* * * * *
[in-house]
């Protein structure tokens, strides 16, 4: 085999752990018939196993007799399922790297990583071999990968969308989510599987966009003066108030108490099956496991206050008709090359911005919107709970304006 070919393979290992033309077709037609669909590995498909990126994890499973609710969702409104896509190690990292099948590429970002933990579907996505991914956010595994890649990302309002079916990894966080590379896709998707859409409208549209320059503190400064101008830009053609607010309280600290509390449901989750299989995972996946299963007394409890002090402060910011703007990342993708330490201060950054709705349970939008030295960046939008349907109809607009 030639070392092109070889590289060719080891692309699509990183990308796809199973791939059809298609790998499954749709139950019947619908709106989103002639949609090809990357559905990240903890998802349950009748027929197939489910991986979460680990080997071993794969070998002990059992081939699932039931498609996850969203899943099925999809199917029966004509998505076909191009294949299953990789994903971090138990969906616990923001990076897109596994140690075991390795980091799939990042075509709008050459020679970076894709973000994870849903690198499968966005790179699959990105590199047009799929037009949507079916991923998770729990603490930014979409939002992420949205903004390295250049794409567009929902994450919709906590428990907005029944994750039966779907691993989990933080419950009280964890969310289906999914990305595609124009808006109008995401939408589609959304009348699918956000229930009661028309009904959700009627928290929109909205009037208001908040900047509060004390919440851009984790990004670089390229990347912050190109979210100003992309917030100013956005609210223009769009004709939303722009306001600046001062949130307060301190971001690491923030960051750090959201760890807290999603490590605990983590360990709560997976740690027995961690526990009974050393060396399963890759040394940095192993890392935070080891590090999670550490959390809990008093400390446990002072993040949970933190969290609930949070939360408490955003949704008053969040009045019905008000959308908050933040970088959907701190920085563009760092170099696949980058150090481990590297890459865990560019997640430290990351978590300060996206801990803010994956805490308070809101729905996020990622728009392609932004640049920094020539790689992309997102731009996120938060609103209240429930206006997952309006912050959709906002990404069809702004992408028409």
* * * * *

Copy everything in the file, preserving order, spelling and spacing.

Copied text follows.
[in-house]
């Protein structure tokens, strides 16, 4: 085999752990018939196993007799399922790297990583071999990968969308989510599987966009003066108030108490099956496991206050008709090359911005919107709970304006 070919393979290992033309077709037609669909590995498909990126994890499973609710969702409104896509190690990292099948590429970002933990579907996505991914956010595994890649990302309002079916990894966080590379896709998707859409409208549209320059503190400064101008830009053609607010309280600290509390449901989750299989995972996946299963007394409890002090402060910011703007990342993708330490201060950054709705349970939008030295960046939008349907109809607009 030639070392092109070889590289060719080891692309699509990183990308796809199973791939059809298609790998499954749709139950019947619908709106989103002639949609090809990357559905990240903890998802349950009748027929197939489910991986979460680990080997071993794969070998002990059992081939699932039931498609996850969203899943099925999809199917029966004509998505076909191009294949299953990789994903971090138990969906616990923001990076897109596994140690075991390795980091799939990042075509709008050459020679970076894709973000994870849903690198499968966005790179699959990105590199047009799929037009949507079916991923998770729990603490930014979409939002992420949205903004390295250049794409567009929902994450919709906590428990907005029944994750039966779907691993989990933080419950009280964890969310289906999914990305595609124009808006109008995401939408589609959304009348699918956000229930009661028309009904959700009627928290929109909205009037208001908040900047509060004390919440851009984790990004670089390229990347912050190109979210100003992309917030100013956005609210223009769009004709939303722009306001600046001062949130307060301190971001690491923030960051750090959201760890807290999603490590605990983590360990709560997976740690027995961690526990009974050393060396399963890759040394940095192993890392935070080891590090999670550490959390809990008093400390446990002072993040949970933190969290609930949070939360408490955003949704008053969040009045019905008000959308908050933040970088959907701190920085563009760092170099696949980058150090481990590297890459865990560019997640430290990351978590300060996206801990803010994956805490308070809101729905996020990622728009392609932004640049920094020539790689992309997102731009996120938060609103209240429930206006997952309006912050959709906002990404069809702004992408028409």